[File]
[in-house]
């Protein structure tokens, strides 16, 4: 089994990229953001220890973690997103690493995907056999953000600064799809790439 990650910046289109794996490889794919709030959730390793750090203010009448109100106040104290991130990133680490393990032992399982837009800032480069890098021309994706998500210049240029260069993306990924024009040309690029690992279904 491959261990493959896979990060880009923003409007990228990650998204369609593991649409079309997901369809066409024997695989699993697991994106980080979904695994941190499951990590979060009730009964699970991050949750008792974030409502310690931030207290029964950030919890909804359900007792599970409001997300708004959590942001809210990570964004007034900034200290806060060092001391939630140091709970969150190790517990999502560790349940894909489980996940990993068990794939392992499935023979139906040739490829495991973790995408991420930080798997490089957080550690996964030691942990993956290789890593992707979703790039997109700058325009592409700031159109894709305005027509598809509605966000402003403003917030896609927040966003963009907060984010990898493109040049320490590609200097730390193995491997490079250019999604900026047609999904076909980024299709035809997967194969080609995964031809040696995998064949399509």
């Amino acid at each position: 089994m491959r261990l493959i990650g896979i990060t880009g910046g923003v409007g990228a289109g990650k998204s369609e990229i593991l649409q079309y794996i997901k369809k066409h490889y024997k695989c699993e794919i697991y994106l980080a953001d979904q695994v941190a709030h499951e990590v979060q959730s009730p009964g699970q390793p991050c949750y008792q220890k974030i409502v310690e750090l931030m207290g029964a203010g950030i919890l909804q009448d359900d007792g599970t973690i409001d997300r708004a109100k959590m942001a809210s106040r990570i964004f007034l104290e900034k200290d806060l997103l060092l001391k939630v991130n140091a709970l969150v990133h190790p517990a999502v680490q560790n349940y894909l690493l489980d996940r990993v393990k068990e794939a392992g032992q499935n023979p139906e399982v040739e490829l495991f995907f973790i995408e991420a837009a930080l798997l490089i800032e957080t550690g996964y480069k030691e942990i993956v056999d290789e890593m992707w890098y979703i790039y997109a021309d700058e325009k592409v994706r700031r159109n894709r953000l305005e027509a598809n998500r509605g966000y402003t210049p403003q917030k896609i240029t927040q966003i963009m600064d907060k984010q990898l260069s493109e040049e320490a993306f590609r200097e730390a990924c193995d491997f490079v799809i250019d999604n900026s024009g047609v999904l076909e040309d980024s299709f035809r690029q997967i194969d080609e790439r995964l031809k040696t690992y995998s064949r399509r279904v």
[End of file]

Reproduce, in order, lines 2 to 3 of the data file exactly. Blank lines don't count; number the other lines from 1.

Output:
């Protein structure tokens, strides 16, 4: 089994990229953001220890973690997103690493995907056999953000600064799809790439 990650910046289109794996490889794919709030959730390793750090203010009448109100106040104290991130990133680490393990032992399982837009800032480069890098021309994706998500210049240029260069993306990924024009040309690029690992279904 491959261990493959896979990060880009923003409007990228990650998204369609593991649409079309997901369809066409024997695989699993697991994106980080979904695994941190499951990590979060009730009964699970991050949750008792974030409502310690931030207290029964950030919890909804359900007792599970409001997300708004959590942001809210990570964004007034900034200290806060060092001391939630140091709970969150190790517990999502560790349940894909489980996940990993068990794939392992499935023979139906040739490829495991973790995408991420930080798997490089957080550690996964030691942990993956290789890593992707979703790039997109700058325009592409700031159109894709305005027509598809509605966000402003403003917030896609927040966003963009907060984010990898493109040049320490590609200097730390193995491997490079250019999604900026047609999904076909980024299709035809997967194969080609995964031809040696995998064949399509």
């Amino acid at each position: 089994m491959r261990l493959i990650g896979i990060t880009g910046g923003v409007g990228a289109g990650k998204s369609e990229i593991l649409q079309y794996i997901k369809k066409h490889y024997k695989c699993e794919i697991y994106l980080a953001d979904q695994v941190a709030h499951e990590v979060q959730s009730p009964g699970q390793p991050c949750y008792q220890k974030i409502v310690e750090l931030m207290g029964a203010g950030i919890l909804q009448d359900d007792g599970t973690i409001d997300r708004a109100k959590m942001a809210s106040r990570i964004f007034l104290e900034k200290d806060l997103l060092l001391k939630v991130n140091a709970l969150v990133h190790p517990a999502v680490q560790n349940y894909l690493l489980d996940r990993v393990k068990e794939a392992g032992q499935n023979p139906e399982v040739e490829l495991f995907f973790i995408e991420a837009a930080l798997l490089i800032e957080t550690g996964y480069k030691e942990i993956v056999d290789e890593m992707w890098y979703i790039y997109a021309d700058e325009k592409v994706r700031r159109n894709r953000l305005e027509a598809n998500r509605g966000y402003t210049p403003q917030k896609i240029t927040q966003i963009m600064d907060k984010q990898l260069s493109e040049e320490a993306f590609r200097e730390a990924c193995d491997f490079v799809i250019d999604n900026s024009g047609v999904l076909e040309d980024s299709f035809r690029q997967i194969d080609e790439r995964l031809k040696t690992y995998s064949r399509r279904v």